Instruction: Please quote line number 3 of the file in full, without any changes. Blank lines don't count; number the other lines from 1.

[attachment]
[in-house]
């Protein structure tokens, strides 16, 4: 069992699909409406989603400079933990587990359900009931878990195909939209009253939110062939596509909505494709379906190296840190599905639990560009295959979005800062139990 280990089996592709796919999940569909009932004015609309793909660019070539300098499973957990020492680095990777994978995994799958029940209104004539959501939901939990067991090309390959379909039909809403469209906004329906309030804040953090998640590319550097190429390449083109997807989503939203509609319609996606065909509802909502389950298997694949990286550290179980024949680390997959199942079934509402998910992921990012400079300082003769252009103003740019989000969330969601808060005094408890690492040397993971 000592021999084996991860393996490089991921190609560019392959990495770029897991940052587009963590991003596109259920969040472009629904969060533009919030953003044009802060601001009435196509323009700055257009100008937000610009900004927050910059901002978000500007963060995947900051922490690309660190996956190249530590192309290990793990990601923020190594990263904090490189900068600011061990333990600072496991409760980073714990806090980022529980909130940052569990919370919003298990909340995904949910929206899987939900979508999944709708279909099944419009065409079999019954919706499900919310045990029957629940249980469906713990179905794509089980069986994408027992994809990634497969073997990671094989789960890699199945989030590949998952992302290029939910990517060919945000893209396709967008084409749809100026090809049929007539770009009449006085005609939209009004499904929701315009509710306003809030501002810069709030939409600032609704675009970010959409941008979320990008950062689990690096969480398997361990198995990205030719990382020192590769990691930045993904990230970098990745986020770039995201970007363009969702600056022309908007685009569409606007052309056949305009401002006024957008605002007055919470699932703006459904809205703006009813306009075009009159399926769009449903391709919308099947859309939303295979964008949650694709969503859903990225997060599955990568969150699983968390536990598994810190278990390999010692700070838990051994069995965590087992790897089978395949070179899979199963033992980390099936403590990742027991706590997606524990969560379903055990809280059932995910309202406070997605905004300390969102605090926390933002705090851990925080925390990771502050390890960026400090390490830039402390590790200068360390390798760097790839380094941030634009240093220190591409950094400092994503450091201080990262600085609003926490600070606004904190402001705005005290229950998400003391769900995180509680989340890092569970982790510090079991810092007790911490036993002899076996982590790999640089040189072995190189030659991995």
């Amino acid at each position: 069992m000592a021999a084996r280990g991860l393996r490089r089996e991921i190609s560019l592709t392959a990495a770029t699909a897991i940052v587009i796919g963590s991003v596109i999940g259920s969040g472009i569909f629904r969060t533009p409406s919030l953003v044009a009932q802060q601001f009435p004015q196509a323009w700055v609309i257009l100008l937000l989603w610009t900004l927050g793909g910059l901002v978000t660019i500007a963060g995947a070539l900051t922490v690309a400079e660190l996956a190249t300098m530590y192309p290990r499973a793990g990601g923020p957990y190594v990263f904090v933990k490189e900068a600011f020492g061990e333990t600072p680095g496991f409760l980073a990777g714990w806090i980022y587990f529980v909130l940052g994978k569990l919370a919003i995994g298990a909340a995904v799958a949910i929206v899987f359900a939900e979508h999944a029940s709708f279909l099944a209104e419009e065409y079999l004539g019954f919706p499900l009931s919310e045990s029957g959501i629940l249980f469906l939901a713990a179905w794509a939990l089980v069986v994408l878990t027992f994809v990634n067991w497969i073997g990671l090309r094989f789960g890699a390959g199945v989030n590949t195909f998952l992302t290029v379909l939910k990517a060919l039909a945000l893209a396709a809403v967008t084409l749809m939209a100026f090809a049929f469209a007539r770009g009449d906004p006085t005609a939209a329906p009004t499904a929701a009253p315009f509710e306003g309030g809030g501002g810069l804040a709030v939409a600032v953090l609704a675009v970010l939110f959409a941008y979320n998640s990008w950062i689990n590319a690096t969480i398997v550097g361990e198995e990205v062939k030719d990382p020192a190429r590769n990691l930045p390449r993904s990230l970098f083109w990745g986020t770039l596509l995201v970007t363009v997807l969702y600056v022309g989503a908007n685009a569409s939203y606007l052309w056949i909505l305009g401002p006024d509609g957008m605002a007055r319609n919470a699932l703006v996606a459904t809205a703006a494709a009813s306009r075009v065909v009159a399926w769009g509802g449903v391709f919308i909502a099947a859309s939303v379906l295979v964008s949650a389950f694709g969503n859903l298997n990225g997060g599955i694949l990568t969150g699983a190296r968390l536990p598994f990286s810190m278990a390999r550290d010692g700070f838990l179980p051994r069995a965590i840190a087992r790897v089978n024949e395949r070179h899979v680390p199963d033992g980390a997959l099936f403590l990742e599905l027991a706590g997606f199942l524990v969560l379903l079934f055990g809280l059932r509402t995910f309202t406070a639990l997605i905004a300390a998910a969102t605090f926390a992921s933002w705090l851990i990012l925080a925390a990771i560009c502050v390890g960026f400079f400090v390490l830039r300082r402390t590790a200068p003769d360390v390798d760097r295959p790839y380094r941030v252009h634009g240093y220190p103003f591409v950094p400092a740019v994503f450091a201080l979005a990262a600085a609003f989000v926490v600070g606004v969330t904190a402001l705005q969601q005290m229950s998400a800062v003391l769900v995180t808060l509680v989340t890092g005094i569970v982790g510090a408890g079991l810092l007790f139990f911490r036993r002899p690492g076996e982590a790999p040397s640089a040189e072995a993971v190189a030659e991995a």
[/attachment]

């Amino acid at each position: 069992m000592a021999a084996r280990g991860l393996r490089r089996e991921i190609s560019l592709t392959a990495a770029t699909a897991i940052v587009i796919g963590s991003v596109i999940g259920s969040g472009i569909f629904r969060t533009p409406s919030l953003v044009a009932q802060q601001f009435p004015q196509a323009w700055v609309i257009l100008l937000l989603w610009t900004l927050g793909g910059l901002v978000t660019i500007a963060g995947a070539l900051t922490v690309a400079e660190l996956a190249t300098m530590y192309p290990r499973a793990g990601g923020p957990y190594v990263f904090v933990k490189e900068a600011f020492g061990e333990t600072p680095g496991f409760l980073a990777g714990w806090i980022y587990f529980v909130l940052g994978k569990l919370a919003i995994g298990a909340a995904v799958a949910i929206v899987f359900a939900e979508h999944a029940s709708f279909l099944a209104e419009e065409y079999l004539g019954f919706p499900l009931s919310e045990s029957g959501i629940l249980f469906l939901a713990a179905w794509a939990l089980v069986v994408l878990t027992f994809v990634n067991w497969i073997g990671l090309r094989f789960g890699a390959g199945v989030n590949t195909f998952l992302t290029v379909l939910k990517a060919l039909a945000l893209a396709a809403v967008t084409l749809m939209a100026f090809a049929f469209a007539r770009g009449d906004p006085t005609a939209a329906p009004t499904a929701a009253p315009f509710e306003g309030g809030g501002g810069l804040a709030v939409a600032v953090l609704a675009v970010l939110f959409a941008y979320n998640s990008w950062i689990n590319a690096t969480i398997v550097g361990e198995e990205v062939k030719d990382p020192a190429r590769n990691l930045p390449r993904s990230l970098f083109w990745g986020t770039l596509l995201v970007t363009v997807l969702y600056v022309g989503a908007n685009a569409s939203y606007l052309w056949i909505l305009g401002p006024d509609g957008m605002a007055r319609n919470a699932l703006v996606a459904t809205a703006a494709a009813s306009r075009v065909v009159a399926w769009g509802g449903v391709f919308i909502a099947a859309s939303v379906l295979v964008s949650a389950f694709g969503n859903l298997n990225g997060g599955i694949l990568t969150g699983a190296r968390l536990p598994f990286s810190m278990a390999r550290d010692g700070f838990l179980p051994r069995a965590i840190a087992r790897v089978n024949e395949r070179h899979v680390p199963d033992g980390a997959l099936f403590l990742e599905l027991a706590g997606f199942l524990v969560l379903l079934f055990g809280l059932r509402t995910f309202t406070a639990l997605i905004a300390a998910a969102t605090f926390a992921s933002w705090l851990i990012l925080a925390a990771i560009c502050v390890g960026f400079f400090v390490l830039r300082r402390t590790a200068p003769d360390v390798d760097r295959p790839y380094r941030v252009h634009g240093y220190p103003f591409v950094p400092a740019v994503f450091a201080l979005a990262a600085a609003f989000v926490v600070g606004v969330t904190a402001l705005q969601q005290m229950s998400a800062v003391l769900v995180t808060l509680v989340t890092g005094i569970v982790g510090a408890g079991l810092l007790f139990f911490r036993r002899p690492g076996e982590a790999p040397s640089a040189e072995a993971v190189a030659e991995a």